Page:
HOMESTEAD, Fla. – As Kyle Busch put together a flawless race Sunday at Homestead-Miami Speedway, rare mistakes hampered his Joe Gibbs Racing teammates and ultimately scuttled their title chances.
Both Martin Truex Jr. and Denny Hamlin fell short of Monster Energy NASCAR Cup Series championship glory during the Ford EcoBoost 400, showing strength at various points during the race and even running nearly nose-to-tail at one point in the top three positions as they jockeyed for the crown.
However, one fatal flaw befell each team and bounced them from contention at the end.
Truex’s demise actually came on lap 121, when his No. 19 Toyota Camry crew put the front tires on in the wrong positions (left front on right side and vice versa) during a routine green-flag pit stop in the second stage.
Though the Mayetta, N.J., driver felt the issue immediately, Truex was forced to come back down pit road a lap later for an extra stop, rectifying the issue but dropping him a lap down as a result.
Truex caught a break on lap 136, when John Hunter Nemechek spun in turn two and brought out the only non-stage-related yellow of the night, giving him the free pass and putting him back on the lead lap.
However, though Truex rallied from 13th to fourth by the end of the second stage at lap 160, he was still just far enough back that traffic wreaked havoc on him during the final run to the finish.
When the race went green with 101 to go, Truex lined up third but got pinned behind Kevin Harvick, who got a slow start and bottlenecked the bottom lane as Busch and Hamlin got away up high.
Truex settled in fourth at that point, and it took him nearly 30 laps before he could retake third, passing Harvick before closing on Hamlin’s rear bumper for the runner-up position.
However, Busch was running away at that point, leaving Truex no choice but to stay out long in an attempt to use fresher tires at the very end to try and chase the No. 18 down for the win.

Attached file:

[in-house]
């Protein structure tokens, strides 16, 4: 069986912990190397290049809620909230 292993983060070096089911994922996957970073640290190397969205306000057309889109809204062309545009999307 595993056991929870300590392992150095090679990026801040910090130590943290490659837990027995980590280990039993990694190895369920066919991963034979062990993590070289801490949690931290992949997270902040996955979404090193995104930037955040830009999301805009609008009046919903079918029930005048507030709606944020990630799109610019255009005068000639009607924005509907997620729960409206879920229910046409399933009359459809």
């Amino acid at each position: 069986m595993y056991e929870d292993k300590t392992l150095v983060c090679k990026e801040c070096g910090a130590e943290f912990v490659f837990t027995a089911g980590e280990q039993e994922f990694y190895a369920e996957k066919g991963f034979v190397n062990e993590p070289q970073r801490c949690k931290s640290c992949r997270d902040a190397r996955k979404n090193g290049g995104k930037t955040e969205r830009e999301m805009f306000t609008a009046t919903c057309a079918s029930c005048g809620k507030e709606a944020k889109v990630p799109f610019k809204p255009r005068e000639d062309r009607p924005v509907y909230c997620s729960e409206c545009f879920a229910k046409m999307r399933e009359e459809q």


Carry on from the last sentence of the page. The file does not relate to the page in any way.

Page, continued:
Busch pitted from the lead with 57 to go, while Truex waited five laps longer before making his final stop and came out 10 seconds back of Busch when the pit cycle finally concluded at lap 223 of 267.
But the die was cast by then. Busch hung on, as Truex could only trim his deficit down to 4.578 seconds.
It was a bitter pill to swallow for Truex, who led 98 of the first 140 laps and lapped all the way up to 13th during the opening stage with a car that appeared to be the fastest mount in town for much of the day.
“Ultimately, it was the loss of track position that bit us,” Truex explained. “We restarted the third stage in third, and I really wish I could have been second or fourth at that point. I got blitzed on the outside by a couple guys, and then I had to just run the crap out of my right front (tire) to get by back them. I got tight on that run, and it took me forever to just get by a few cars.
“I lost a bunch of ground there and then just was too far back to make anything happen on the last run,” he added. “It came down to track position, and if I could have been up front and controlled the race, I think I could have driven away. At the end we were quite a bit quicker, but it it was too much of a gap.”
Truex also noted the tires being swapped wasn’t a miscue he’d ever encountered in his driving career.
“I’ve never had that happen,” Truex lamented. “I don’t even know what to say. It doesn’t drive well with the left front on the right front, though, I can tell you that. It’s very tight.
“You’ve got to be perfect in this format, and that one mistake probably cost us a shot at it.”
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